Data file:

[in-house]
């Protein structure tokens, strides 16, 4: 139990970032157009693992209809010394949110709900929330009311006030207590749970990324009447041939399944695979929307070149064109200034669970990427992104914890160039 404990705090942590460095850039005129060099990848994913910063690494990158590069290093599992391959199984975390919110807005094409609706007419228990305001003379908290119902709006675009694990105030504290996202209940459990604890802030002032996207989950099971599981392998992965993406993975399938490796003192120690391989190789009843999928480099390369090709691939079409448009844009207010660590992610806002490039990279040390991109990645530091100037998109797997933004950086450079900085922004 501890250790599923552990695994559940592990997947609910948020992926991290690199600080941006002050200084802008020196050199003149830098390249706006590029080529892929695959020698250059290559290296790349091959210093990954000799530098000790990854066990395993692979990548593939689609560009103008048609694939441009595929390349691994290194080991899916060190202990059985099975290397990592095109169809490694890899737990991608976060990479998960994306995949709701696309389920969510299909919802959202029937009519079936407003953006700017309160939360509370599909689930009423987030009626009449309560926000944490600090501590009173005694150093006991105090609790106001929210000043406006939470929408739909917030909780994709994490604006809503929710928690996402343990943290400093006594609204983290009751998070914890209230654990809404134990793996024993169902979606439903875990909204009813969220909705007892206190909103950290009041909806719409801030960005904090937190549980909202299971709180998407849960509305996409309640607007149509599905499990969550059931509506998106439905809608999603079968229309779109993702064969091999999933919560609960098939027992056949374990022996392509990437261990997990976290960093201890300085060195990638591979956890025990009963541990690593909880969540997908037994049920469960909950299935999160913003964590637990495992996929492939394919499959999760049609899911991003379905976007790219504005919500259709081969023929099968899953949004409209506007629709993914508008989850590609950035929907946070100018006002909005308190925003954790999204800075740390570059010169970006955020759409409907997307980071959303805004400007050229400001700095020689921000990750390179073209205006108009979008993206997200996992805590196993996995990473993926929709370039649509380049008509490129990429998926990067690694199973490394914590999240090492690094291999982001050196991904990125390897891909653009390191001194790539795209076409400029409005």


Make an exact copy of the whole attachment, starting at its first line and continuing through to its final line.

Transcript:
[in-house]
């Protein structure tokens, strides 16, 4: 139990970032157009693992209809010394949110709900929330009311006030207590749970990324009447041939399944695979929307070149064109200034669970990427992104914890160039 404990705090942590460095850039005129060099990848994913910063690494990158590069290093599992391959199984975390919110807005094409609706007419228990305001003379908290119902709006675009694990105030504290996202209940459990604890802030002032996207989950099971599981392998992965993406993975399938490796003192120690391989190789009843999928480099390369090709691939079409448009844009207010660590992610806002490039990279040390991109990645530091100037998109797997933004950086450079900085922004 501890250790599923552990695994559940592990997947609910948020992926991290690199600080941006002050200084802008020196050199003149830098390249706006590029080529892929695959020698250059290559290296790349091959210093990954000799530098000790990854066990395993692979990548593939689609560009103008048609694939441009595929390349691994290194080991899916060190202990059985099975290397990592095109169809490694890899737990991608976060990479998960994306995949709701696309389920969510299909919802959202029937009519079936407003953006700017309160939360509370599909689930009423987030009626009449309560926000944490600090501590009173005694150093006991105090609790106001929210000043406006939470929408739909917030909780994709994490604006809503929710928690996402343990943290400093006594609204983290009751998070914890209230654990809404134990793996024993169902979606439903875990909204009813969220909705007892206190909103950290009041909806719409801030960005904090937190549980909202299971709180998407849960509305996409309640607007149509599905499990969550059931509506998106439905809608999603079968229309779109993702064969091999999933919560609960098939027992056949374990022996392509990437261990997990976290960093201890300085060195990638591979956890025990009963541990690593909880969540997908037994049920469960909950299935999160913003964590637990495992996929492939394919499959999760049609899911991003379905976007790219504005919500259709081969023929099968899953949004409209506007629709993914508008989850590609950035929907946070100018006002909005308190925003954790999204800075740390570059010169970006955020759409409907997307980071959303805004400007050229400001700095020689921000990750390179073209205006108009979008993206997200996992805590196993996995990473993926929709370039649509380049008509490129990429998926990067690694199973490394914590999240090492690094291999982001050196991904990125390897891909653009390191001194790539795209076409400029409005």